Serena Kessler, Romulus High School, Romulus, MI
“I’ve actually really loved the whole independent reading thing. Before, I had never read a full book by myself. I despised reading. When I saw Matched by Ally Condie on the table and saw what it was about, it interested me. Reading the book was so fun. I love romance. It made me blush and squeal and giggle. It really connected to me. I even cried at the end of the book when Ky was arrested. Then I started reading Delirium by Lauren Oliver and that book was amazing. I loved it from beginning to end. I just never would have thought I would love reading so much. Now I have five new books on my bookshelf I made my mom order for me. I will definitely continue reading. I just love the whole thought of it.”–Melanie, grade 11
“I really didn’t like books or reading, but once I got in here, and saw all the books, I got really interested. There are all kinds of books for me to choose from. I really like that.”–Moe’Nai, grade 11
“Having a large classroom library has been very helpful to me. First off, there is such a variety of good books to choose from, so really almost every book you choose is good. Another thing is that these books are relatively new, and not older books."–Layth, grade 11
“Yes, I think I have grown as a reader. I read more and more every day. At first I would read only in class; now I read everywhere. I read faster than when I started the trimester. I have expanded my vocabulary and now I think I am more prepared for the ACT.”–Malik, grade 11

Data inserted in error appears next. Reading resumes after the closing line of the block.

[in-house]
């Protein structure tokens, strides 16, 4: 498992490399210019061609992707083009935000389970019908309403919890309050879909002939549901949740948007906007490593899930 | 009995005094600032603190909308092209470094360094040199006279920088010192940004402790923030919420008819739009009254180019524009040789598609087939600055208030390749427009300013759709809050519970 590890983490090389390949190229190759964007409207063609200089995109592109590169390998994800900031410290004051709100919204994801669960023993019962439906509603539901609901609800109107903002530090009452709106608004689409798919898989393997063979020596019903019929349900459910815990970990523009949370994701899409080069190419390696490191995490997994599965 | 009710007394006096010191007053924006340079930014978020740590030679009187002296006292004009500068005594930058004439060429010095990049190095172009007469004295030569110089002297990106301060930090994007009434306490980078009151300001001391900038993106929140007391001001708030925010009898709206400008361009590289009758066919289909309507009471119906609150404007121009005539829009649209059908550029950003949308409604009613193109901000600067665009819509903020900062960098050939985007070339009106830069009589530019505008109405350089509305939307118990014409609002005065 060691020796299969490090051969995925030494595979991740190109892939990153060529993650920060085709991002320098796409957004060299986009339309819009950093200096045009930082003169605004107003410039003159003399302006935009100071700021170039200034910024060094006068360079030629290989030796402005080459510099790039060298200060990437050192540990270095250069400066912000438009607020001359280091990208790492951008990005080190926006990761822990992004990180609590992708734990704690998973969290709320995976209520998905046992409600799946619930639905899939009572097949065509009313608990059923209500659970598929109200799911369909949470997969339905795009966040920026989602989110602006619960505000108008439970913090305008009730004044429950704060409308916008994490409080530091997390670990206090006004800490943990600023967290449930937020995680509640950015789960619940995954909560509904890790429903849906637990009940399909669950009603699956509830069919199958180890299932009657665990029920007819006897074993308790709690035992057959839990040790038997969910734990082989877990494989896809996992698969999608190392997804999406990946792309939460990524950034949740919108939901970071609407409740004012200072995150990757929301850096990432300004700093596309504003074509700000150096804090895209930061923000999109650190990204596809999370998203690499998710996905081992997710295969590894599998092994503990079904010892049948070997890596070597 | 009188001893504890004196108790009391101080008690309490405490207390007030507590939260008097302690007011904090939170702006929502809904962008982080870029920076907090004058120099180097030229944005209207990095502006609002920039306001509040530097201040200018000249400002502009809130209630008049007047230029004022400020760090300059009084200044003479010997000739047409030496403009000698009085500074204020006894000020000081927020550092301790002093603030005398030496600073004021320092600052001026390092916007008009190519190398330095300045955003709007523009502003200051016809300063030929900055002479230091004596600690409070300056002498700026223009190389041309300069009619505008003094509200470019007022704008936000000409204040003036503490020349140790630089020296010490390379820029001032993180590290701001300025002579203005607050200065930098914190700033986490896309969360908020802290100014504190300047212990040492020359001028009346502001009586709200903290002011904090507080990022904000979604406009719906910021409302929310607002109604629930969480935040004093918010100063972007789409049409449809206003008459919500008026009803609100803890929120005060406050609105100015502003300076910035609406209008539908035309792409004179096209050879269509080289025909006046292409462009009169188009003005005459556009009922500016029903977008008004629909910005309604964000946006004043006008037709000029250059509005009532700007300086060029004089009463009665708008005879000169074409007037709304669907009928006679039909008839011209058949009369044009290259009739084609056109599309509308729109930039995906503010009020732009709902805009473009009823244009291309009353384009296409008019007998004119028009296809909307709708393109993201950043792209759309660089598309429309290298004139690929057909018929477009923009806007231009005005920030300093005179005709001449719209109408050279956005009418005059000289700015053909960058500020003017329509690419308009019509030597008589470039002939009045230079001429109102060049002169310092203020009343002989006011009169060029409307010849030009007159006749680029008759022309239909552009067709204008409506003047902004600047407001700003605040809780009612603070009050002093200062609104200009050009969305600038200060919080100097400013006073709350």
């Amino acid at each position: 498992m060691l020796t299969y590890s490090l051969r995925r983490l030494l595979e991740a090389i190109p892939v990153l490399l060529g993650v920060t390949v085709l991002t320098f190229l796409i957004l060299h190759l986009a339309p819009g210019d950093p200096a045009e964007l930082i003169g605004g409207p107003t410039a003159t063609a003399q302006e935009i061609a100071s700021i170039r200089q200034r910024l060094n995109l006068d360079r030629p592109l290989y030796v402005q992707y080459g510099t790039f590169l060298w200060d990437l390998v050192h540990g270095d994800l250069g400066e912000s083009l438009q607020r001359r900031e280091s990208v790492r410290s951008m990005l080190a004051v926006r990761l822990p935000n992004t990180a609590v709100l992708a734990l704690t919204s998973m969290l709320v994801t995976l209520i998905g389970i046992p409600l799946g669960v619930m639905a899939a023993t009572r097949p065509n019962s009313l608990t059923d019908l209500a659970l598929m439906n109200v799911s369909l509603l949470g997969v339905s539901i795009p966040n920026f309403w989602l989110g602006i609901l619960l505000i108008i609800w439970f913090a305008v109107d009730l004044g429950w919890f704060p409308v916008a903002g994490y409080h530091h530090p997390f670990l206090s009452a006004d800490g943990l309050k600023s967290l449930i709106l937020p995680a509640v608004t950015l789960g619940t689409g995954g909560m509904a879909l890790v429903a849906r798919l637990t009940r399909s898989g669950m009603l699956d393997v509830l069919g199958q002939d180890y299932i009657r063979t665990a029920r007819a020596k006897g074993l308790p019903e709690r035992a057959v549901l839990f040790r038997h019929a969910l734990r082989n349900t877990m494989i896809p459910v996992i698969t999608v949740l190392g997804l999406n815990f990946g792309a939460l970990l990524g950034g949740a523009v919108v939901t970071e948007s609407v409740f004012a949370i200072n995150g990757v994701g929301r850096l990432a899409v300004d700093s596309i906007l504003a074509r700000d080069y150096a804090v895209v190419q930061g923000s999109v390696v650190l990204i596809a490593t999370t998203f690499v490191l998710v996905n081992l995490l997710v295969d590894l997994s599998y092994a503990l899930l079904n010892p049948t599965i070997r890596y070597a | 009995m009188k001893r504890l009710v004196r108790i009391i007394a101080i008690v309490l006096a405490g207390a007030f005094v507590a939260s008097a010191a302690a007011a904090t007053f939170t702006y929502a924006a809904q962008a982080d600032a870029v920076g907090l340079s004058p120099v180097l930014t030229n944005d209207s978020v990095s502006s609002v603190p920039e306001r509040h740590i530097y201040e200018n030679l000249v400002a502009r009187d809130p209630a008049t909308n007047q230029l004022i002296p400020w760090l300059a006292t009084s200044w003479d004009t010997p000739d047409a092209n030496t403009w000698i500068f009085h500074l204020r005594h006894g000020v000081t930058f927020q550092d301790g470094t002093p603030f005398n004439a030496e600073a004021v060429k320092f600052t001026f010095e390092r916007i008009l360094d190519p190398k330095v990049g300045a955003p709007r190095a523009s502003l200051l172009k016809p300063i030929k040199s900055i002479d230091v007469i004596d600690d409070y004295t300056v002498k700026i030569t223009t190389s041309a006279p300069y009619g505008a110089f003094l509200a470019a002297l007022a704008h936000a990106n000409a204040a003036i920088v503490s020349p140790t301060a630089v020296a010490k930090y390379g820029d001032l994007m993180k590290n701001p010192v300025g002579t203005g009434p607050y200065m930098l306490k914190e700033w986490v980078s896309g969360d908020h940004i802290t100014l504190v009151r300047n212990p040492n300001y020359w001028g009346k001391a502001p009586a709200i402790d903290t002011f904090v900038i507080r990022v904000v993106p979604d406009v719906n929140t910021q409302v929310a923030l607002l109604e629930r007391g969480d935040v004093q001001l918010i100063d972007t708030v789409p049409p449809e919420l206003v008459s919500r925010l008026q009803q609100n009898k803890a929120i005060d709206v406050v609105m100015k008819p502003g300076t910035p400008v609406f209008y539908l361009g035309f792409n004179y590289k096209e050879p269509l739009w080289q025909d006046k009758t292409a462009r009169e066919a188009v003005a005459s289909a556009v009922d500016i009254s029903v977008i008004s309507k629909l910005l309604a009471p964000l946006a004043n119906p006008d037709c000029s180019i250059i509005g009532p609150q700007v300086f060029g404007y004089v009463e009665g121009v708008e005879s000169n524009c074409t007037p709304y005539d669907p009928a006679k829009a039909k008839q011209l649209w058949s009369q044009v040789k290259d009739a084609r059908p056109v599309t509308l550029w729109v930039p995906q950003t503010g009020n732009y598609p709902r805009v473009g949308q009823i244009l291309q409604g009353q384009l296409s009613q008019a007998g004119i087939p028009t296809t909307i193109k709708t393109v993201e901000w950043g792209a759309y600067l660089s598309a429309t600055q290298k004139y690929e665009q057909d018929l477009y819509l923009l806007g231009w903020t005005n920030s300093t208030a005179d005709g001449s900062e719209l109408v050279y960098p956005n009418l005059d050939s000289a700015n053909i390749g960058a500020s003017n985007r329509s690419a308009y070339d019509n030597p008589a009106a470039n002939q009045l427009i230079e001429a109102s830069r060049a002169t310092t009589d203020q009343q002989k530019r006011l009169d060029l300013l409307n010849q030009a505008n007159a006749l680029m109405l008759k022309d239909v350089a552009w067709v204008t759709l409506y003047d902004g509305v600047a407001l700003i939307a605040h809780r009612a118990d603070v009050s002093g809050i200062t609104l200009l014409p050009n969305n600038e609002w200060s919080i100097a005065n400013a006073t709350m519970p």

After almost 20 years of teaching, I finally have the tools that most effectively engage students in reading and writing. The Book Love Foundation’s grant has been an instrument of joy for me and the 140 students I see everyday, and its impact is reaching far beyond just my classroom doors. Just the other day a girl I had never met raced breathlessly into my classroom right before the bell and asked if she could borrow “that book my sister was reading a few weeks ago.” Once she identified who her sister was, I knew exactly the book she was talking about – Sharon Flake’s Who am I Without Him. It was notable because it was the first book that Mariah had read with characters who reminded her of herself and she just couldn’t get over how amazing it was that a book could be like that.
I used to have a running joke with a colleague (as we watched our budgets slowly dwindle) that armed with only a phone book, a really skilled English teacher could still do her job. While there is a tiny bit of truth in that, I have been just stunned at the work I can do with so many books, on so many subjects, in so many genres, and at so many levels. My job is now one of matchmaker, or perhaps more aptly, dealer. For some kids, I need to find the gateway book that will get them coming back for more. For others, I need to help them make the jump from Ellen Hopkins to Sylvia Plath or from Paul Volponi to John Feinstein. My rich classroom library makes this possible, and I can no longer imagine teaching without it.